So has trade lobby RenewableUK. It has claimed that 4.5 GW of new onshore wind capacity was “shovel ready”, with local planning permission already obtained, and that it ought to be allowed CfD access. Onshore wind may not need subsidies as it’s now one of the lowest cost renewable options, but the CfD system offered the main route to market. RenewableUK also warned that new policies were needed to support repowering/replacing/updating existing onshore wind projects. Otherwise 8.27 GW, nearly 20% of renewables capacity, could be retired over the next 20 years. RenewableUK’s “optimum scenario”, with more powerful turbines, has 12 GW of replacement onshore wind. At the very least, the organization wanted commitments to maintain the current onshore capacity, pointing out that it is the cheapest option and that “the public mood is for more urgent action to tackle climate change and this is a concrete example of where government can act to avoid backsliding on progress against our carbon reduction targets”.

Beyond that, the case for expanding onshore wind does look very strong, given its low cost. A study by Vivid Economics for RenewableUK says expanding onshore wind from 13 GW today to 35 GW by 2035 would reduce the cost of electricity by 7% compared with other expansion options: a boom in onshore wind could, it claimed, cut energy bills by £50 a year compared to a high-gas energy mix.

The pressure for a rethink has built up from Conservatives too. And from business. In a letter to the business secretary Greg Clark, the Confederation of British Industry (CBI) said, “we must see action to unblock the substantial pipeline of onshore wind projects ready to be developed and built in parts of the country where they receive public support, such as Scotland”. It added that “hindering the continued deployment of the cheapest form of renewable electricity is hampering the goal of decarbonising at the lowest cost”. But it also thought nuclear might be viable “at the right price”.

The UK government Select Committee on Science and Technology thought the same and, while backing limited nuclear renewal, was adamant that “the Government must ensure that there is strong policy support for new onshore wind power”. It also backed re-powering older existing onshore wind projects with the most efficient technology, if there was local support.

Doing well in Scotland

While we await a government response to that, the situation for onshore wind is still a little grim, with expansion slowed. Though none of this means that some wind projects are not doing well, especially in Scotland. For example, Scottish Power’s Whitelee onshore wind farm near Glasgow, the UK’s largest, with 215 turbines, has been operating very successfully, with upgrades planned. It’s now set to have a “super battery” installed with 50 MWh of capacity. The kit will be able to reach a full charge in under an hour. It will allow excess power to be stored at times when demand is low or wind turbine output is high, for instance at night. This stored excess can then be released at times of higher demand and low wind. It will also be used to provide “bursts” of power to help stabilize the UK grid on a second-by-second basis.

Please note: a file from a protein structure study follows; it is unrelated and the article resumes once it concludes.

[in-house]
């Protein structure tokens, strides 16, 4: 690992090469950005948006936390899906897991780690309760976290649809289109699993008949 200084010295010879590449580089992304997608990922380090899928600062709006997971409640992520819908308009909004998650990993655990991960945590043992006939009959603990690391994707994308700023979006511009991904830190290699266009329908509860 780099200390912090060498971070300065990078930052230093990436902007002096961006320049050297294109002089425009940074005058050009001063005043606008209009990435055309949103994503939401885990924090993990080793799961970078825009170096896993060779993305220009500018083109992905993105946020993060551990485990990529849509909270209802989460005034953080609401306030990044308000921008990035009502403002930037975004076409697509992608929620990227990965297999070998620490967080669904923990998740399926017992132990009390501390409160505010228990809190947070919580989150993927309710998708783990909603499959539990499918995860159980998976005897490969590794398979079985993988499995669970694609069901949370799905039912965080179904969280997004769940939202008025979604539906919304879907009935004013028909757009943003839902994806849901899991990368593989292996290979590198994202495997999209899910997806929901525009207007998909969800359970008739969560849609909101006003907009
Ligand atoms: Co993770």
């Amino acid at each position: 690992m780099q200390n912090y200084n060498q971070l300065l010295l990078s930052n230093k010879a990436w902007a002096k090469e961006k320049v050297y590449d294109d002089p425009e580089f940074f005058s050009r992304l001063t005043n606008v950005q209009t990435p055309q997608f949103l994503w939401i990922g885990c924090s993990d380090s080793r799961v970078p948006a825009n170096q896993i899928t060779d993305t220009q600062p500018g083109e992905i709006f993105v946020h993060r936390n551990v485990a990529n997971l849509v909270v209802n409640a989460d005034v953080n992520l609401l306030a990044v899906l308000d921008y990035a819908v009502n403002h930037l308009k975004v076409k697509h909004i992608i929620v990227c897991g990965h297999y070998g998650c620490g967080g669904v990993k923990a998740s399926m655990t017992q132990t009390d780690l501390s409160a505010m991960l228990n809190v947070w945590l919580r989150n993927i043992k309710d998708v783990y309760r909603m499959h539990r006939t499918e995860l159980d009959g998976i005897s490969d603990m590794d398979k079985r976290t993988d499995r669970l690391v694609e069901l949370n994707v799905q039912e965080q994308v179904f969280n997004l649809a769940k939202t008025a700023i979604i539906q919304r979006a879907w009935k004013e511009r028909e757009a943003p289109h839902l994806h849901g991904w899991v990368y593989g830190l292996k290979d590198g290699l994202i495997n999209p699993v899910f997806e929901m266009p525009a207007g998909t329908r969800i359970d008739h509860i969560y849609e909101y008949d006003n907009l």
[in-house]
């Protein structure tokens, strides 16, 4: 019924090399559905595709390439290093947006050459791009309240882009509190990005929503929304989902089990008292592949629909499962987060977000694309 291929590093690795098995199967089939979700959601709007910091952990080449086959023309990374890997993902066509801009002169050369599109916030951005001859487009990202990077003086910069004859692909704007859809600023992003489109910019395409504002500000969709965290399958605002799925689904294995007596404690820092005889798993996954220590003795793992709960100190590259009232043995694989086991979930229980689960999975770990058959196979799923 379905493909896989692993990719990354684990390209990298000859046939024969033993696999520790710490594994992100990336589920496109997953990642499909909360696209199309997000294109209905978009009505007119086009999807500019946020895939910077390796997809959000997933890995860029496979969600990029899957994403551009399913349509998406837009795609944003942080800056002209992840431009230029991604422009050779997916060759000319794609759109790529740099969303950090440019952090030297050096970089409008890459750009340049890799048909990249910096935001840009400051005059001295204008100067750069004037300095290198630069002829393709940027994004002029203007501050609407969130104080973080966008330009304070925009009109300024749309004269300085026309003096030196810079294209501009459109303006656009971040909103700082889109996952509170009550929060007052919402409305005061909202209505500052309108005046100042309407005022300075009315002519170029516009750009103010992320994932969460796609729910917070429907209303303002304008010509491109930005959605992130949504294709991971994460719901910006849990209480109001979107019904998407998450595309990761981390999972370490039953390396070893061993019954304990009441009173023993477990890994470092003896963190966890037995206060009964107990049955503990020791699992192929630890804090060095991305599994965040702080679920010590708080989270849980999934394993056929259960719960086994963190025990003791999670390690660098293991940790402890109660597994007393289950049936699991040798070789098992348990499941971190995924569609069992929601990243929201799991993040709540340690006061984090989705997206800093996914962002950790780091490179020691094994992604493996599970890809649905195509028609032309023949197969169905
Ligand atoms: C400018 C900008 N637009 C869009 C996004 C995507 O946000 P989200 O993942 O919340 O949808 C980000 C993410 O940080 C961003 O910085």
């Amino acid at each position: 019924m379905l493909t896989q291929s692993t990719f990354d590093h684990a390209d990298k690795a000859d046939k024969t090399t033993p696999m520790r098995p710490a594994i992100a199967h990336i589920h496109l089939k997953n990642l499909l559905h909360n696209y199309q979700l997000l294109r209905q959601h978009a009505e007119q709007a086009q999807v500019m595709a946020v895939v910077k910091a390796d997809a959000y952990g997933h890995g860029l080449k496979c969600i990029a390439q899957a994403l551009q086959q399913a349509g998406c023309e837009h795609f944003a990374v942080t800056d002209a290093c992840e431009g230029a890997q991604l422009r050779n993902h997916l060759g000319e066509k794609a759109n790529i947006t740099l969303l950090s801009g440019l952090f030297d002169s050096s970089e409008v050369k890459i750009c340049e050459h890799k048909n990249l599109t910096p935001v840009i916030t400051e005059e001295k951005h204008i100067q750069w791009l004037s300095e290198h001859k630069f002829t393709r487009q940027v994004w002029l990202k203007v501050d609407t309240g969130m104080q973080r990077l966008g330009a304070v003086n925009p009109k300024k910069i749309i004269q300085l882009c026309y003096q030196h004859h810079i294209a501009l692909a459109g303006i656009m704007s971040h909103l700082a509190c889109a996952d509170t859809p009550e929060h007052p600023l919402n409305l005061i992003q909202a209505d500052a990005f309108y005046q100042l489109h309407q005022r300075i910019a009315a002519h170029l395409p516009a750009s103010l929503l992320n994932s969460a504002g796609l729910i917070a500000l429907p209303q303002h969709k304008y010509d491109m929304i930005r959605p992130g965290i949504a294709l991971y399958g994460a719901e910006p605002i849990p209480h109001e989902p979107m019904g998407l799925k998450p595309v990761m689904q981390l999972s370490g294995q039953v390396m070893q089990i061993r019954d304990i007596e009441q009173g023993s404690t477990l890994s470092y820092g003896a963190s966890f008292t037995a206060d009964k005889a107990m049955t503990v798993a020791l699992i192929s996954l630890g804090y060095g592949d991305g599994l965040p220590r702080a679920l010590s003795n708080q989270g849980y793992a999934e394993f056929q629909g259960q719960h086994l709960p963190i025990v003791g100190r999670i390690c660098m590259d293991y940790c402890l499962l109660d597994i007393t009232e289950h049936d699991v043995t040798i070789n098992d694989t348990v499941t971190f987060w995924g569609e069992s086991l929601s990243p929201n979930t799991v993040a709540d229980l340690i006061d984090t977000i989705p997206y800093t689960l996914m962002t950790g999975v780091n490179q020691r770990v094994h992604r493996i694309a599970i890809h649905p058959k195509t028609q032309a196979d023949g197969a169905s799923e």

That is good news, and there has been a concession on small projects on remote islands in Scotland. But overall, with exceptions, UK onshore wind development is mostly stalled — a far cry from what’s happening elsewhere in Europe. For example, in Germany although onshore capacity growth has slowed a little recently, the country now has over 53 GW. And, looking to the future, the EU-wide onshore 2050 potential has been put in a new German study at a massive 13.4 TW. That’s sufficient, if it could all be developed, to supply ten times EU power needs, at under €60/MWh and some at below €40/MWh. Another new study put the EU theoretical site potential for 2050 even higher, at a gigantic 52 TW. That is very speculative, and assumes the UK plays a role. Given the price falls, arguably the nation really should join the global boom – there’s around 95 GW of onshore wind capacity now in place in the US, and over 180 GW in China, with more planned. The UK does seem to be missing out on this with, for the government, Lord Henley offering the explanation that “the opportunities for the price of offshore wind coming down are surely far greater than for onshore wind, because of the scale of the windmills that one can build at sea, compared to on land. We have no plans to review that policy”.